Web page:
Some churches have rituals in which people stand, kneel, and sit at different parts of the service. But, as the Scripture passages clearly demonstrate, none is more “right” than the other. I think of my mother-in-law, who was bedridden. Were her prayers any less in God’s eyes because she couldn’t sit up, couldn’t kneel, or couldn’t stand? What about a veteran who is paralyzed from the waist down? Do his prayers fall on deaf ears because he can’t kneel down? What about a combat troop in the field, crouching in a foxhole? Are his or her prayers any less valid? No, God looks to what’s in our hearts and our minds. Personally, I don’t think God cares one iota what position we happen to be in when we pray. What is important is that we pray – that we continually remain in fellowship with Him.

This has been one of my favorite topics to research. And, of course, the more I read, the bigger it got. So, next week we’ll continue this topic when we take an even deeper look at our time spent in prayer. We’ll examine what the Bible says is the “proper way to pray.” And, we’ll take a close look at The Lord’s Prayer.


Numbers 20:6            Joshua 5:14            Matthew 26:39            Mark 14:35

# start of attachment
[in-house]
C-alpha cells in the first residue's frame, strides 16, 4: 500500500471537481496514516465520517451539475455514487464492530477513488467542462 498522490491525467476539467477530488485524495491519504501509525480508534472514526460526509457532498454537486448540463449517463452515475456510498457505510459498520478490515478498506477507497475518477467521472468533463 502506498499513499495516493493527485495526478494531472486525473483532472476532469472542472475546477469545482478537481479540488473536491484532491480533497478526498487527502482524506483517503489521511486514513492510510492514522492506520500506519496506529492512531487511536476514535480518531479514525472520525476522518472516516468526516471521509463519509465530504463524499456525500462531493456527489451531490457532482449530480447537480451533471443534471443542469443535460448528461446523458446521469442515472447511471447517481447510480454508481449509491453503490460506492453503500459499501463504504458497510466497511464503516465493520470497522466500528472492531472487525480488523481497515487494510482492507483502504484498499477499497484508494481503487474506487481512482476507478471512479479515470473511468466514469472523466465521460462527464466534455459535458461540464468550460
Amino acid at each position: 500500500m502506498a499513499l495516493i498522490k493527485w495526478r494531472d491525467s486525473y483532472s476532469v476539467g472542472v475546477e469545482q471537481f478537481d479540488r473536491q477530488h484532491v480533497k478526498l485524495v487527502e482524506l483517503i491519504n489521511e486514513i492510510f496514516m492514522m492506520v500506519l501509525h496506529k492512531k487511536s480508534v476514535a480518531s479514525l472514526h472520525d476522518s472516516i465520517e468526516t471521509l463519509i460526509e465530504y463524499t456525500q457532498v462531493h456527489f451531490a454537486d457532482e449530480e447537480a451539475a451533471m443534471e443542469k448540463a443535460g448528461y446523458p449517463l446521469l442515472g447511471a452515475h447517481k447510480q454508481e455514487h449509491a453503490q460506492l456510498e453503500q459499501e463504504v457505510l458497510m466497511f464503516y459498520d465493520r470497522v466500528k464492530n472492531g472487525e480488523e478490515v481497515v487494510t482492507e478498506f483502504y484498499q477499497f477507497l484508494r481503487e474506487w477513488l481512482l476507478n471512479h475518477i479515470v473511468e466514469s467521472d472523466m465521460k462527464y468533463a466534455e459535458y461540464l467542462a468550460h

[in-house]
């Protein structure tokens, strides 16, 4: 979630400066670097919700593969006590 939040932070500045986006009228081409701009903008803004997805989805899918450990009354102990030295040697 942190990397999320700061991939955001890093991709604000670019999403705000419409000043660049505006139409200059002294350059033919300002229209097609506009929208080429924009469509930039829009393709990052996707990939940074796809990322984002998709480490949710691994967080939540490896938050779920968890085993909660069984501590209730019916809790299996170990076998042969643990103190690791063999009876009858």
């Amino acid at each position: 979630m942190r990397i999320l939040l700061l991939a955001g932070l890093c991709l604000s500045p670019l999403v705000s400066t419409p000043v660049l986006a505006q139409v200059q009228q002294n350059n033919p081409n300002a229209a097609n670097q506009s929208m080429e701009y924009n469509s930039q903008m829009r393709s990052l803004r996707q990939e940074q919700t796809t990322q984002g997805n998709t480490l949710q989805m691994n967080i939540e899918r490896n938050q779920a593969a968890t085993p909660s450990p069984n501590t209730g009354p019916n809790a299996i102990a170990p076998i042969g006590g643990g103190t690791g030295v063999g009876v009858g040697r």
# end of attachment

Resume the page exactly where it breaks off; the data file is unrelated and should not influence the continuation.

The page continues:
1 Kings 8:54               Ezra 9:5                  Psalm 95:6                 Luke 22:41
Acts 21:5                    Ephesians 3:14      1 Kings 8:22                Mark 11:25
Luke 18:11                  John 11:41              Genesis 24:26            Exodus 4:31
Exodus 12:27             Exodus 34:8            Matthew 6:6

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Let Us Pray – Quote

Sometimes we get so caught up in the process, we lose sight of the meaning what it is we are doing. This is also true in our time in prayer. We can get so caught up in the “process,” or reciting the “right” words, we lose sight of why we’re praying in the first place.


“Maybe God doesn’t care how you say your prayers,
as long as you say them.”
~Babylon 5 Episode

Join us Sunday for worship and fellowship!

Looking Back & Moving Forward – Teaching

First, let me apologize if today’s message seems a little disjointed. I’ve been a bit under the weather, and haven’t been able to fully focus and concentrate.

Another year has come and gone. For many, New Year is a time to party. It’s a time to stay up late and get drunk. For others, it’s a time to gather with family and to celebrate the closing out of the old and to usher in the new. For most, New Year is also a time of reflection and a time of anticipation. We look back and remember our joys and our successes, our challenges and sorrows. We look forward to the wonderful possibilities a new year might bring. Too often, though, we get stuck in examining the past and it inhibits our ability to move with confidence into the future.